No, this is not me channeling Kim Kardashian's 'no one wants to work hard anymore'. But it is me telling you that your life, your business, your 'passion' is your job now. 

If I'm not at my desk trying to find distributors, packing orders, or not focusing on what needs to be done, the passion is silently heading to the back door and ripping up our partnership agreement. 

Elizabeth Gilbert alludes to this in her book Big Magic. She writes, "If you refuse to be the vehicle to the idea, then the muse will find someone else." Passion will leave the building, your business will just be a shell, and you’ll find yourself reading about someone else successfully doing what you 'thought of first' a year from now. If you don't do the work, nothing happens.


Your personal cash flow may need to tighten, but that's okay.

When leaving the safety of a regular and steady paycheck, it's only natural to feel nervous about a tightening of your personal cash flow. Save in advance if you can. Prepare as much as possible. Take up opportunities for free or funded mentoring via government programs. Get as much help as you can.

Be mindful about who you listen to.

Who you share your vision with in the early days is critical. A vision begins with a seed of an idea - you water it, muse over it, and get clearer over time. Other people’s opinions, ideas, and criticism can stunt your growth and stymie your vision. So be careful who you share your vision with. Chatting to your uncle who's never been in business? Don't take what he says as gospel. I have visions for my business that no one else knows about yet.

Listen to 8 Minutes to Change Your (Work) Life, where Dr Mellisa Marot shares why some habits are harder to keep than others, and which habits are the best ones to make. Post continues after video.

Be true to yourself and your vision.

The more success you achieve, the more people will knock on your door and opportunities will come your way. I've had a few opportunities that were exciting, flattering, and offered the potential for rapid growth, but the energetic match wasn’t there. I wanted to say yes, but in keeping integrity to the vision and my passion, it was a no.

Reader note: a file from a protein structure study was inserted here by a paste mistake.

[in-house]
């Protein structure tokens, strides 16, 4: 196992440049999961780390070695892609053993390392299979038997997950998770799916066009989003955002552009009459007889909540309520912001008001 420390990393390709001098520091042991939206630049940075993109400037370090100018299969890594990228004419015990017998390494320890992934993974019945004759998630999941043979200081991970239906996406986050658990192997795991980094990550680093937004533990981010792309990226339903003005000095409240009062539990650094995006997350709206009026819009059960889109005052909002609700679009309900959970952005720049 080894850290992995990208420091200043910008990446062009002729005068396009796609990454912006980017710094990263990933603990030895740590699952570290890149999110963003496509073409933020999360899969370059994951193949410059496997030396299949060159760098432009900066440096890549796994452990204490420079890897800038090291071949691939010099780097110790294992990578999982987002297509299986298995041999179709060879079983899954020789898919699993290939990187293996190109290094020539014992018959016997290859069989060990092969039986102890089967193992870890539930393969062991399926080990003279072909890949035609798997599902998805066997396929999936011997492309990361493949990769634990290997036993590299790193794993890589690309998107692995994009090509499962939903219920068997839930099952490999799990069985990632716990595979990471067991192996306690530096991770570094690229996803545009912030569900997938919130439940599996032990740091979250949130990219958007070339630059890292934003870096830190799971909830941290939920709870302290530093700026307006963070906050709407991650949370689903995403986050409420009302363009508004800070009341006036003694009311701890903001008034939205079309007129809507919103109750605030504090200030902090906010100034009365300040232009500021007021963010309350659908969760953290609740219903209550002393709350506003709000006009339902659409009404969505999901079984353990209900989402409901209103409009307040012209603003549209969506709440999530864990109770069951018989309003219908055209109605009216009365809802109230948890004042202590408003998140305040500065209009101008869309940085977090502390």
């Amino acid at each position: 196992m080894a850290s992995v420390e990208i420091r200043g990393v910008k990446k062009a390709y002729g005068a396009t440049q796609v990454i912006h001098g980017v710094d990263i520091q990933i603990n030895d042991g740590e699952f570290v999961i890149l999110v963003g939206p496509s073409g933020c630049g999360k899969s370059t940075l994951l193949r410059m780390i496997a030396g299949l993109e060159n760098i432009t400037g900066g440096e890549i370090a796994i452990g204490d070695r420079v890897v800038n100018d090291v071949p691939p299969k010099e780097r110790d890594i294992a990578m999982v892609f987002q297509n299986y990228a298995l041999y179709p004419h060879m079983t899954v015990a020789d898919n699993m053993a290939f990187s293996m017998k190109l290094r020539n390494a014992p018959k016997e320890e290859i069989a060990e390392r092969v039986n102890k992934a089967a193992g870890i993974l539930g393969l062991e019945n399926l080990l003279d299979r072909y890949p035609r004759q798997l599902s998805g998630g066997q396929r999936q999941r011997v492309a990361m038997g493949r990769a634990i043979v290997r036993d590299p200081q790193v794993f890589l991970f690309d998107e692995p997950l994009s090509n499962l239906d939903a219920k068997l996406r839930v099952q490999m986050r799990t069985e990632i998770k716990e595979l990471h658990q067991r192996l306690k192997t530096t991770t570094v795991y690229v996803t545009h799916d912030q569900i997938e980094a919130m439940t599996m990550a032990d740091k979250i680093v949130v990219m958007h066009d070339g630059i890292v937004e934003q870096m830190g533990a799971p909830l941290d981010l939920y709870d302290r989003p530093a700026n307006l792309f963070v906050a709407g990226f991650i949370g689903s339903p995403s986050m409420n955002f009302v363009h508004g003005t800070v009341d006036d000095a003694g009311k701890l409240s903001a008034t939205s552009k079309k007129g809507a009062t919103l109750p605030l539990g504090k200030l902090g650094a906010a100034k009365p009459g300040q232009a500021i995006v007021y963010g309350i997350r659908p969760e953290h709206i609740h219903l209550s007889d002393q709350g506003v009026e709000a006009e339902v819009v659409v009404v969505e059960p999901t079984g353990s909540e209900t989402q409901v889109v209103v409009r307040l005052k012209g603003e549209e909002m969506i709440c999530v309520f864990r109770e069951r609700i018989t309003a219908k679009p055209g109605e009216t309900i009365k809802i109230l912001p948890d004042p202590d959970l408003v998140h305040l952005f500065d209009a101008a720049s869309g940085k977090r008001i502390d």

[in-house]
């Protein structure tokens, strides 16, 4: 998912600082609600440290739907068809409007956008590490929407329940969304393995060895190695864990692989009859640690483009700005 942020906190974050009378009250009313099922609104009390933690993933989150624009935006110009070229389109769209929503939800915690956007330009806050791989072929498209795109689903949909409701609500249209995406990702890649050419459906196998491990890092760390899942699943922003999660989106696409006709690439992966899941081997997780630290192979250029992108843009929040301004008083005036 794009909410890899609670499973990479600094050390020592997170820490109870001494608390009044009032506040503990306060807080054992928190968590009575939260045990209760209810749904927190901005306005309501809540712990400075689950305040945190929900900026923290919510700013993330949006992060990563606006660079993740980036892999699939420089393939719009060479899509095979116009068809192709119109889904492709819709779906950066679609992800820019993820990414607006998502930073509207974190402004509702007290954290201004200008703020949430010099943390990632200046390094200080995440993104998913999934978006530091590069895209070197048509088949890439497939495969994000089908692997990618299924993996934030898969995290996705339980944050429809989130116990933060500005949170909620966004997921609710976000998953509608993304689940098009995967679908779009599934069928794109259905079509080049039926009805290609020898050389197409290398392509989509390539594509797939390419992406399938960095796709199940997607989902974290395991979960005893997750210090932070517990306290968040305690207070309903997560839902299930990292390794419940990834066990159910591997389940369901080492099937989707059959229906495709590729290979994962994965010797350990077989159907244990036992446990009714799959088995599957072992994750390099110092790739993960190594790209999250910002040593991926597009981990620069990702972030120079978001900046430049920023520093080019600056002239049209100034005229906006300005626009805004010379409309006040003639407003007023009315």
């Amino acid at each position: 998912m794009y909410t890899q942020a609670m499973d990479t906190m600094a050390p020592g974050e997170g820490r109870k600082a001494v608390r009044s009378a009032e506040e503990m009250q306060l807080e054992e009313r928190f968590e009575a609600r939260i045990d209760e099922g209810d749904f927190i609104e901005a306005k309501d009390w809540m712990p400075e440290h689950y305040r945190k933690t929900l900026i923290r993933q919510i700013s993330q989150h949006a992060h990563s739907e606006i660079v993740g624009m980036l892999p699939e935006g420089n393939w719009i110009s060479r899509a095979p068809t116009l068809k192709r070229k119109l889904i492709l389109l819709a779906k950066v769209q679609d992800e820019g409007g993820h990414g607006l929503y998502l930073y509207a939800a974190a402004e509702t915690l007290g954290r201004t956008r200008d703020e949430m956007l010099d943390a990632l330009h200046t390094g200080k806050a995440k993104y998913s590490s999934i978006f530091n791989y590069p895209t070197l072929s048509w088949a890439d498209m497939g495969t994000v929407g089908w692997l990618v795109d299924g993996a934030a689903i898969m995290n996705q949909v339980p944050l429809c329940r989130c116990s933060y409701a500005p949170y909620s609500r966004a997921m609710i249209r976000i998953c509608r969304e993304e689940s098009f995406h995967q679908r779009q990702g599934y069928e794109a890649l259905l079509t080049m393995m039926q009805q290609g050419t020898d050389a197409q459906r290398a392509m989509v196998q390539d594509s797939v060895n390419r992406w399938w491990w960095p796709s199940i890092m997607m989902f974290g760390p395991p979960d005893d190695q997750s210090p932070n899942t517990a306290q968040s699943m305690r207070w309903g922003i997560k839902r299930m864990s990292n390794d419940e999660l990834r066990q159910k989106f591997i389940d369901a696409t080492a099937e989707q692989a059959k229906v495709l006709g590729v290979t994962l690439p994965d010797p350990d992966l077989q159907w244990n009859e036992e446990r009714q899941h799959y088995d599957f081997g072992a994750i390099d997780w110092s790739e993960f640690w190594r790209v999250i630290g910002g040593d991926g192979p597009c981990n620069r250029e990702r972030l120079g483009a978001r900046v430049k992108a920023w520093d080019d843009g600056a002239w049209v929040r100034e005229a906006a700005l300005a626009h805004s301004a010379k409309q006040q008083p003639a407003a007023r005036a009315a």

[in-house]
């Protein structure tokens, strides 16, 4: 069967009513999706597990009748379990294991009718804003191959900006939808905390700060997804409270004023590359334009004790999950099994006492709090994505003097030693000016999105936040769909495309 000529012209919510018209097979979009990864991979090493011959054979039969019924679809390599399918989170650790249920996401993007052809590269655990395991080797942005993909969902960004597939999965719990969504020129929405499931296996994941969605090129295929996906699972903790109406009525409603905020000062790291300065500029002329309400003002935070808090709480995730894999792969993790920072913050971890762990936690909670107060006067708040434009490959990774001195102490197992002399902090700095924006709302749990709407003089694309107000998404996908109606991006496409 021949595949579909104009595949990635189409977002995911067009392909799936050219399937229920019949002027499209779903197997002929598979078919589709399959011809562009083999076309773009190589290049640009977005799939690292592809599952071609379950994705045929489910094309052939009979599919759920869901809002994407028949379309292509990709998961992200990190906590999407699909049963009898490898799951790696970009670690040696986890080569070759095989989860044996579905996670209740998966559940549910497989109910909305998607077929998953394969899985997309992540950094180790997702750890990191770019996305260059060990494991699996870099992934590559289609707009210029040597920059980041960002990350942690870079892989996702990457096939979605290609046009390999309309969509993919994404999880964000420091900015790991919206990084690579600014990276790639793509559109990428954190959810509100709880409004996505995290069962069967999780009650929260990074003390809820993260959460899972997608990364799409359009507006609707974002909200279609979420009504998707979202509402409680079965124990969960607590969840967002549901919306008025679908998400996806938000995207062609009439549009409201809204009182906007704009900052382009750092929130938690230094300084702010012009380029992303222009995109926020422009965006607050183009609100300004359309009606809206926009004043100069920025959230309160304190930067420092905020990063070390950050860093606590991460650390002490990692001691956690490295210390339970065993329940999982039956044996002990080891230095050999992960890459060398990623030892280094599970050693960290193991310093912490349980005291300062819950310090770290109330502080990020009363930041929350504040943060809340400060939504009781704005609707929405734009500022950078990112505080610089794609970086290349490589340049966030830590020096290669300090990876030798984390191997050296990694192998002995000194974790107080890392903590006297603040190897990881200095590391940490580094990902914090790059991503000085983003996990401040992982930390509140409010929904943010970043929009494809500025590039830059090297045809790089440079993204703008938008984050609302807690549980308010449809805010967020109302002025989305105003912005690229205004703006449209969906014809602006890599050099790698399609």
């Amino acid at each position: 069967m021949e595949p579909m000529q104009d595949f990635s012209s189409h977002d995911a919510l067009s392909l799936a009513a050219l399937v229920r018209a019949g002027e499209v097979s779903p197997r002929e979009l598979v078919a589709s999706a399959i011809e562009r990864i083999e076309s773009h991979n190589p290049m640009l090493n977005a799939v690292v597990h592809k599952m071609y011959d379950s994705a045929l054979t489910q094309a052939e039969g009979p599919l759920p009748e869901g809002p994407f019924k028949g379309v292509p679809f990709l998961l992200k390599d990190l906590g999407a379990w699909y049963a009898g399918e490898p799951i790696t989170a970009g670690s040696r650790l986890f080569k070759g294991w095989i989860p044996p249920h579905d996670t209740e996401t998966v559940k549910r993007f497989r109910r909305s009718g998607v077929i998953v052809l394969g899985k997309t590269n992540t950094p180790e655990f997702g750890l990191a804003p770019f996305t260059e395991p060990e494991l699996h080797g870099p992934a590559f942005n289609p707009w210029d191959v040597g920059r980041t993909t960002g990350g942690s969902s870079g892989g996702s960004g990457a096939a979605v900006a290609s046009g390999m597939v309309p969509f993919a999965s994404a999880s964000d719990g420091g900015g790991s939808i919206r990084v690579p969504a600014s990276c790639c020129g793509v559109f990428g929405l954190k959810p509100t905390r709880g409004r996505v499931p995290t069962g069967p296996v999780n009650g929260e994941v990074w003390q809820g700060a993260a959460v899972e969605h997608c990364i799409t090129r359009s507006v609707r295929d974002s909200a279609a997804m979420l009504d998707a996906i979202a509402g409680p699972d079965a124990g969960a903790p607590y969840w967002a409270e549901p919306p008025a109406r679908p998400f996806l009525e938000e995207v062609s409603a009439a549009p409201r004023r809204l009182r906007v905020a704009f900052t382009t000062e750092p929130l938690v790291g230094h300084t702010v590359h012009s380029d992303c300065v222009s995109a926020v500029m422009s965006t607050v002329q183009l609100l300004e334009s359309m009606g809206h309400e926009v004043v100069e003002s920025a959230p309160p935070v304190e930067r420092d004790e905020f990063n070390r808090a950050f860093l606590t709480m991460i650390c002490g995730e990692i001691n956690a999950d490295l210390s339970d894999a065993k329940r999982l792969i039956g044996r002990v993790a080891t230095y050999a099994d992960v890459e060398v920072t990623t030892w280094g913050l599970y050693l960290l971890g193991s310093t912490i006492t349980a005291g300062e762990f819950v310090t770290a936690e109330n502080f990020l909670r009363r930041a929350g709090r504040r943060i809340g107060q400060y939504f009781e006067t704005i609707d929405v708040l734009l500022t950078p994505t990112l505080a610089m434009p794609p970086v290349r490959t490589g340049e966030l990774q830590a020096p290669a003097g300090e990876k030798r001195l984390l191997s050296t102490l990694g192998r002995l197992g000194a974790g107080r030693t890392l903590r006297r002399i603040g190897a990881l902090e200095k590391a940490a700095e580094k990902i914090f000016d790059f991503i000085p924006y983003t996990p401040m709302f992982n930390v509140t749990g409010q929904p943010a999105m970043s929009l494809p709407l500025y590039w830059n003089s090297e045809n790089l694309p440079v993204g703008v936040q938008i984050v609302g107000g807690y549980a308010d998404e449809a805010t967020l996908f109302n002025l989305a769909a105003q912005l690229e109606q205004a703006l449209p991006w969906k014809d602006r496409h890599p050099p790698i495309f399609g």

Listening to your intuition and being true to your vision are very real skills we don’t often talk about. Yet, like all skills, they are learned (or remembered) and need to be kept top of mind and practiced until they become our unconscious competence.

Listen to the serendipity, ride the wave and be careful what you wish for.

When I finally decided to go all-in on making ghee and launching my business, the change was immediate. No longer was I hustling, pushing, and surviving. Instead, I experienced flow, grace, and ease. Things started to fall into my lap. 

For example, I started thinking about selling my ghee at the Adelaide Farmers Market, and a few days later I was at an event and the person that runs the market was there, and without prompting he invited me to get involved. Call it what you will, but manifestation works. The still whisper, the nudge: listen to it, let it guide you. It’s trying to tell you something. 

Celebrate the wins.

An attitude of gratitude and celebrating the smallest of wins builds momentum, and like a hot air balloon rising, those puffs of hydrogen - or gratitude, in this case - set it sailing high and onto new adventures. If we refuse to high-five ourselves, recognise the serendipity, the calls from out of the blue, or the article you thought would never get written, then it will slowly sink to the ground. Celebrate even the tiniest of wins and keep that balloon sailing. 

So, with those few lessons, good luck - and who's joining me?

Lisa Ormenyessy is the founder of OMGhee, Australia's only biodynamic and organic ghee.

Feature Image: Supplied/Mamamia.